I felt incredibly lost, I think, like, devastated, my world’s ended because I’ve got this condition and I knew nothing about it. I was in a failing relationship at the time. We had a 15-month-old son, and two months after my diagnosis, my now ex said she wanted to go separate ways. So there’s a lot to deal with. I just felt completely lost. I found Parkinson’s UK after a couple of days, and they gave me some condolences, advice, and sympathy. I then obviously googled a lot of things and I came across Spotlight YOPD. I’m not sure if you heard of them. I sent a message to the general email address and the CEO gave me a ring back within half an hour. I was just walking up and down the street because I could never get a mobile reception in my old house at all. Not at all. So I was just walking up and down the street. Must look like an idiot. For about an hour and a half, about 10:00 at night. And it was Gaynor, and she was just fantastic at Spotlight. And it wasn’t so much what was in common. It had much more to do with allaying fears. You don’t need to think about that yet. And, whoa, whoa, slow down. You know, it’s a progressive condition, but it’s not going to get worse within a week. Obviously, I’ve had to think about work and looking after my son and, adaptions to the house and that sort of thing. Obviously, I’ve had to think about that, but I was trying to think about everything at once in my way to process it. I was one of these people. I wanted to be upfront with people, so I told people early on. I told my work early on, they were very understanding and said, you don’t need to do anything now. Don’t panic. Don’t get me in a wheelchair next week, whatever, you know. It’s just a lot to deal with. And it was great to have someone like Spotlight YOPD, who’s not just able to help.

What was the most unexpected symptom of having Parkinson’s?

I guess it’s the loss of sense of smell for me. I say, looking back, there are loads of symptoms that were Parkinson’s and I didn’t know. Everything from, you know, I just wouldn’t be able to smell things. Really, really strange. Obviously, this was before COVID time, so no one was like, I’ve got a COVID, keep away. But it did mean that I could go into the perfume counter of a department store and not be flawed by the smells. Other things as well that made sense were horrendous for my relationship, like sexual dysfunction. I didn’t know that was a Parkinson’s thing. It had a huge impact on my relationship at the time. Something else that had a similar impact was my lack of ability to make things stick in my head. Memory, you know. I know how to work the washing machine. I know what you put in, what’s put in. And the next day I’d be asking exactly the same stuff. But it’s not just because I’m a man. Then I’d have quite a quiet voice at times, and I’d get quite frustrated because I didn’t realize that what I was hearing was a lot quieter than what people were hearing. So I get quite frustrated when people think, are they deaf? Come on, you can’t hear me. I’m speaking. And I wasn’t at all, you know.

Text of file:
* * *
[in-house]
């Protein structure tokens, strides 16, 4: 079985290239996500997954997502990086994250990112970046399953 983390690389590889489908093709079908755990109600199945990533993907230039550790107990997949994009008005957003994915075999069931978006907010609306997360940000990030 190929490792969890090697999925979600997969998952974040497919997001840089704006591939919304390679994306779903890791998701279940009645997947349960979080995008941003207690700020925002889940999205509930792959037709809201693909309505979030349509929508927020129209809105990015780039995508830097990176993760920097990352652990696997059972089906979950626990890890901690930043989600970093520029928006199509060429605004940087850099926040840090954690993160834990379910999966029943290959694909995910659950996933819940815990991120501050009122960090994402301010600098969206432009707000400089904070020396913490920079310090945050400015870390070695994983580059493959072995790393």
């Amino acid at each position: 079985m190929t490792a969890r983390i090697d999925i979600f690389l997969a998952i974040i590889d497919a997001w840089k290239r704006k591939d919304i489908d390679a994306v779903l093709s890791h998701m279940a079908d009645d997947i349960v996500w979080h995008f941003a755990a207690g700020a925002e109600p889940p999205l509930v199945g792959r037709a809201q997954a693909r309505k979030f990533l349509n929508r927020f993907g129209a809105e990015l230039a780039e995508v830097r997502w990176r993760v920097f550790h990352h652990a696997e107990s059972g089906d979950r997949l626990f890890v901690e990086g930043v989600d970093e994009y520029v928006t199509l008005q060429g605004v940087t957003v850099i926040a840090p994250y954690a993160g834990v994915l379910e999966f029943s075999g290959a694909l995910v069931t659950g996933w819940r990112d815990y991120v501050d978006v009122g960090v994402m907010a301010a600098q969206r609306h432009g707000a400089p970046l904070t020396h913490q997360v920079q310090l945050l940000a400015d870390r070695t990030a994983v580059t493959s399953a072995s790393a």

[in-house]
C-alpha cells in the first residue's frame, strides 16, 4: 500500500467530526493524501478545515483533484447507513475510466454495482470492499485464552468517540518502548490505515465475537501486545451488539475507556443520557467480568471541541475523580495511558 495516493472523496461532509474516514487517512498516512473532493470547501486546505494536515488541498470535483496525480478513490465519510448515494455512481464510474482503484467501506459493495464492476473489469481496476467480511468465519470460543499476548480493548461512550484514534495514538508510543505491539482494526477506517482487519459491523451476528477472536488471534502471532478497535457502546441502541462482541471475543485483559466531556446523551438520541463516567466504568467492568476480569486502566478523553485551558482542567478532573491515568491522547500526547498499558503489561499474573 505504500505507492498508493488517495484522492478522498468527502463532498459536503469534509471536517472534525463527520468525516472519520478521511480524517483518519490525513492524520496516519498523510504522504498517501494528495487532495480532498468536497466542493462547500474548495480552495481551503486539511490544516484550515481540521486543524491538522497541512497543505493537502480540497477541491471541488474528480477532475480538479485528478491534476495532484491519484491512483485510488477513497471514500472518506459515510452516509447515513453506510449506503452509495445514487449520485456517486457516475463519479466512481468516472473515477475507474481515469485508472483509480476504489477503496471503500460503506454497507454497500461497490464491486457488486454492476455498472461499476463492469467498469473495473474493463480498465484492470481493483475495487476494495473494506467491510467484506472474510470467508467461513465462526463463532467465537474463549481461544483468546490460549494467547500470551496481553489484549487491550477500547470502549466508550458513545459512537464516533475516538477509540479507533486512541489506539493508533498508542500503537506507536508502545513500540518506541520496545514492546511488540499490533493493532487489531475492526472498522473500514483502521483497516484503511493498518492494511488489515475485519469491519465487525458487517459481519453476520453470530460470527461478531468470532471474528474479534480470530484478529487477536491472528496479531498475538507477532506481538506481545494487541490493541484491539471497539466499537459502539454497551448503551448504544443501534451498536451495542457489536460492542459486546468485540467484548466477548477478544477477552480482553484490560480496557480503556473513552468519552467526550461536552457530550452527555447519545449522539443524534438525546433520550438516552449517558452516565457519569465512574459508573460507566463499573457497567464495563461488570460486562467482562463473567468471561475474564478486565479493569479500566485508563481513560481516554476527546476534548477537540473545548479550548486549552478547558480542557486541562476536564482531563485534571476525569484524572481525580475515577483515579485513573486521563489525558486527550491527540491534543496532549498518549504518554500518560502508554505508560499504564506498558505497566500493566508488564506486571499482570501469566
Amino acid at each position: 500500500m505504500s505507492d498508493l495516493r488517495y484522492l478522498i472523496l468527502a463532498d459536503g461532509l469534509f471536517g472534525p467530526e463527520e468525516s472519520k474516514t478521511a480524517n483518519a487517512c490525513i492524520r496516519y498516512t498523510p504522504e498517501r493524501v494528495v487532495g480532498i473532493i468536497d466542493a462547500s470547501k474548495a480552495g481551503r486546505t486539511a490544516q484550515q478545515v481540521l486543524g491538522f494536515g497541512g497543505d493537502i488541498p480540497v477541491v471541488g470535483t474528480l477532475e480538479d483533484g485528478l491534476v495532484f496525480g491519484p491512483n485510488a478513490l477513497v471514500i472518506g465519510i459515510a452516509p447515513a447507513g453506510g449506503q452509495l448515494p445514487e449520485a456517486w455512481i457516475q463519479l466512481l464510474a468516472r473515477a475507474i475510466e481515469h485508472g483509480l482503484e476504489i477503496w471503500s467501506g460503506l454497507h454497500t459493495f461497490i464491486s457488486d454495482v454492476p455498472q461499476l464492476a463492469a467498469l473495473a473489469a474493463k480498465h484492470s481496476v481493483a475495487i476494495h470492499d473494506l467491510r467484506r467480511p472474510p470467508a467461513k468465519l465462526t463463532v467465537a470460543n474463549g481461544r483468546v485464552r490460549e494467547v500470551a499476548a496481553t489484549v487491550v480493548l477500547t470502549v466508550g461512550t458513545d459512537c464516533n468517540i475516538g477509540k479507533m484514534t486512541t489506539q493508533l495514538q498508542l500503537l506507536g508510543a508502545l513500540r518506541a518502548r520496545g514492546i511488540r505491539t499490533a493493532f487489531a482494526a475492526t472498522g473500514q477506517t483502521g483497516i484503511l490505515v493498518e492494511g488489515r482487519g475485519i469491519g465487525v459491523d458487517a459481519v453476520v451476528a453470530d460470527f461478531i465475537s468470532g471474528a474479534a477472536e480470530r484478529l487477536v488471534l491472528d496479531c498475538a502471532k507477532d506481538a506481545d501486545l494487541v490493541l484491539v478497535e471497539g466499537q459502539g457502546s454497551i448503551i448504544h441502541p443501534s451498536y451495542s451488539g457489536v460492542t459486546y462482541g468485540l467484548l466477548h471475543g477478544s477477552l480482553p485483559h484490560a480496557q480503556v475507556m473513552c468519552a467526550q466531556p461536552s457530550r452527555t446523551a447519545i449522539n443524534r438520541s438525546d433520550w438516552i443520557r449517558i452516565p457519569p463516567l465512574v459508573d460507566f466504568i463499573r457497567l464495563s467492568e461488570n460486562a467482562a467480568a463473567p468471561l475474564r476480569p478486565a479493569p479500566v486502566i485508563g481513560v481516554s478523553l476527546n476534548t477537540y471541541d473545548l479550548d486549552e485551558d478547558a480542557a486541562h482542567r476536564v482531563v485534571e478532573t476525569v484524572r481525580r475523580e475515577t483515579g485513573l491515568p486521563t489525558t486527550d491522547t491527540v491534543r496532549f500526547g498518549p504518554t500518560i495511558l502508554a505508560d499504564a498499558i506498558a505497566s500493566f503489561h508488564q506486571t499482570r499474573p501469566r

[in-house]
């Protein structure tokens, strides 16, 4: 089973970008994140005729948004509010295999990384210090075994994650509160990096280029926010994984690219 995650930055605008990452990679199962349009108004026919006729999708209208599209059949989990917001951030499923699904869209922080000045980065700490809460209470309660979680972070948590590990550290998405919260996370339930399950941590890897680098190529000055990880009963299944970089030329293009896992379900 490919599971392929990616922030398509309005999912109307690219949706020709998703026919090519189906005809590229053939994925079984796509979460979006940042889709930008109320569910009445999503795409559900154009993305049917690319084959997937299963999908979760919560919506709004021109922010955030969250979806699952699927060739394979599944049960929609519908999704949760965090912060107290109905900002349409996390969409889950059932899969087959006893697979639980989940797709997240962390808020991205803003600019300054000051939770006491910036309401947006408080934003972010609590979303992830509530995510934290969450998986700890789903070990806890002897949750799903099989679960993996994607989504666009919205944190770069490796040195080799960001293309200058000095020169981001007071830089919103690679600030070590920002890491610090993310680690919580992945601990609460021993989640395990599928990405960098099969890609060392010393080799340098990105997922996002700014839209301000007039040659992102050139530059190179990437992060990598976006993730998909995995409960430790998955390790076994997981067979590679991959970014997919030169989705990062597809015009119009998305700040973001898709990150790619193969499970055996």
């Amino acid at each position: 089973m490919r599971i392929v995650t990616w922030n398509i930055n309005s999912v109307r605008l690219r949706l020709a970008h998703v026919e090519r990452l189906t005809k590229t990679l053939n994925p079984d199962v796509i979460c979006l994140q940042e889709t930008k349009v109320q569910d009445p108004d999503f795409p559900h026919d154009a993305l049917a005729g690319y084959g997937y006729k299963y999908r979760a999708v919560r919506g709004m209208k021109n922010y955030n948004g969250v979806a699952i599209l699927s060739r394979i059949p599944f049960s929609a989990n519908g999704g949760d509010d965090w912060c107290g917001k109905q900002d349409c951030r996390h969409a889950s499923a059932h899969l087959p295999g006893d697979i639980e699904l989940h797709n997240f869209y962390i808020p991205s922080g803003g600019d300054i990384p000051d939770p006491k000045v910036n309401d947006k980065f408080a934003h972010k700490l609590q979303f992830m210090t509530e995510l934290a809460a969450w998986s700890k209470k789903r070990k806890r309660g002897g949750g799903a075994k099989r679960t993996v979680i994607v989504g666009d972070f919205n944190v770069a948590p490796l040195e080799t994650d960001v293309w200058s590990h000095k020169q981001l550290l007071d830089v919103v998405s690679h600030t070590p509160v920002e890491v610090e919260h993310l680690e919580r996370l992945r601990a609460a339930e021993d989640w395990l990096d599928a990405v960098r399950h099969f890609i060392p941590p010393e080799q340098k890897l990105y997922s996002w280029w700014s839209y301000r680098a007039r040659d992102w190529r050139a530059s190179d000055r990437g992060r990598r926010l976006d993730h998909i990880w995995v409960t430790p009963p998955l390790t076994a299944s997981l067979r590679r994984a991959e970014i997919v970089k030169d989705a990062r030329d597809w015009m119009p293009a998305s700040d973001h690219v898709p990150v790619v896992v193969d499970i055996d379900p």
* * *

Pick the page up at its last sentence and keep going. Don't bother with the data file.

I feel much more equipped now that I know the symptoms better. I don’t have a routine as such. I do things when I need to, and sometimes I can’t do things when I need to. You just sort of have to do the best, you know? Especially when it comes to food. It’s like another takeaway or another microwave meal because, you know, it can be painful in my hand, my arms if you’re stirring something. I’m not a shaky person, I’m a jerky person. I could be staring at something and something and just go, you know, decorating the walls or what’s feel cooking today? Let’s have a look at the floor. 

I wouldn’t say I’m acing it or cracked it at all, but I’m a lot more relaxed than I have been. The thing is I don’t think I’ll have it in it. I’ll either be at an acceptance point. I admire people who can be, but I’m not one of these people. Oh, thank goodness I’ve got Parkinson’s. I don’t get that attitude at all. I’m so grateful for the people I’ve met. Yeah, I’m very grateful for the people I’ve met. But I would trade all my friendships to not have Parkinson’s. You know, that’s how brutal it can be at days, you know, with the pain and stuff. I try and manage by. I guess the main thing for me is doing my comedy because it gets me out of the house. It’s an excuse to get out of the house and talk to people and be sociable. And if I inform people a bit about Parkinson’s and make them laugh and hate themselves for laughing at the same time, because some of the jokes are quite brutal.